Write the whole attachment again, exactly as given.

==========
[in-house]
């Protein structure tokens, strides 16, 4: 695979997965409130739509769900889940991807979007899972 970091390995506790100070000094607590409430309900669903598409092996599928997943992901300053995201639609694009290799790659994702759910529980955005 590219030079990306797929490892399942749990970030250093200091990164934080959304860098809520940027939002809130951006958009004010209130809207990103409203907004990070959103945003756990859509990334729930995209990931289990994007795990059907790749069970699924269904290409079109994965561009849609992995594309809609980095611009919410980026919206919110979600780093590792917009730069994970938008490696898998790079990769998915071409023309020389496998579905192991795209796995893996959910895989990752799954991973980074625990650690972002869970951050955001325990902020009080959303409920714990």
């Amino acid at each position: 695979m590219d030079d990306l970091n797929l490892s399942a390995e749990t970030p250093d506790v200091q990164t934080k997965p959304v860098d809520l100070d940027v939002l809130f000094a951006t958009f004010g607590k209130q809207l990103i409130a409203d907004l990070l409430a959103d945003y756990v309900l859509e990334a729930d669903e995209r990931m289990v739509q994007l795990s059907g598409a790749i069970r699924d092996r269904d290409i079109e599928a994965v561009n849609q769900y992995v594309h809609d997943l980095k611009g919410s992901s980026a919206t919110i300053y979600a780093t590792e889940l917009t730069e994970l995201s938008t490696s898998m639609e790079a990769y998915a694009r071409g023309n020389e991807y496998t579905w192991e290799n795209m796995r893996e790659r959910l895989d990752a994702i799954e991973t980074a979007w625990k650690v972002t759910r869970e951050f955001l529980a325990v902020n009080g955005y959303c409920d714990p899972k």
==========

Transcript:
[in-house]
């Protein structure tokens, strides 16, 4: 695979997965409130739509769900889940991807979007899972 970091390995506790100070000094607590409430309900669903598409092996599928997943992901300053995201639609694009290799790659994702759910529980955005 590219030079990306797929490892399942749990970030250093200091990164934080959304860098809520940027939002809130951006958009004010209130809207990103409203907004990070959103945003756990859509990334729930995209990931289990994007795990059907790749069970699924269904290409079109994965561009849609992995594309809609980095611009919410980026919206919110979600780093590792917009730069994970938008490696898998790079990769998915071409023309020389496998579905192991795209796995893996959910895989990752799954991973980074625990650690972002869970951050955001325990902020009080959303409920714990």
């Amino acid at each position: 695979m590219d030079d990306l970091n797929l490892s399942a390995e749990t970030p250093d506790v200091q990164t934080k997965p959304v860098d809520l100070d940027v939002l809130f000094a951006t958009f004010g607590k209130q809207l990103i409130a409203d907004l990070l409430a959103d945003y756990v309900l859509e990334a729930d669903e995209r990931m289990v739509q994007l795990s059907g598409a790749i069970r699924d092996r269904d290409i079109e599928a994965v561009n849609q769900y992995v594309h809609d997943l980095k611009g919410s992901s980026a919206t919110i300053y979600a780093t590792e889940l917009t730069e994970l995201s938008t490696s898998m639609e790079a990769y998915a694009r071409g023309n020389e991807y496998t579905w192991e290799n795209m796995r893996e790659r959910l895989d990752a994702i799954e991973t980074a979007w625990k650690v972002t759910r869970e951050f955001l529980a325990v902020n009080g955005y959303c409920d714990p899972k």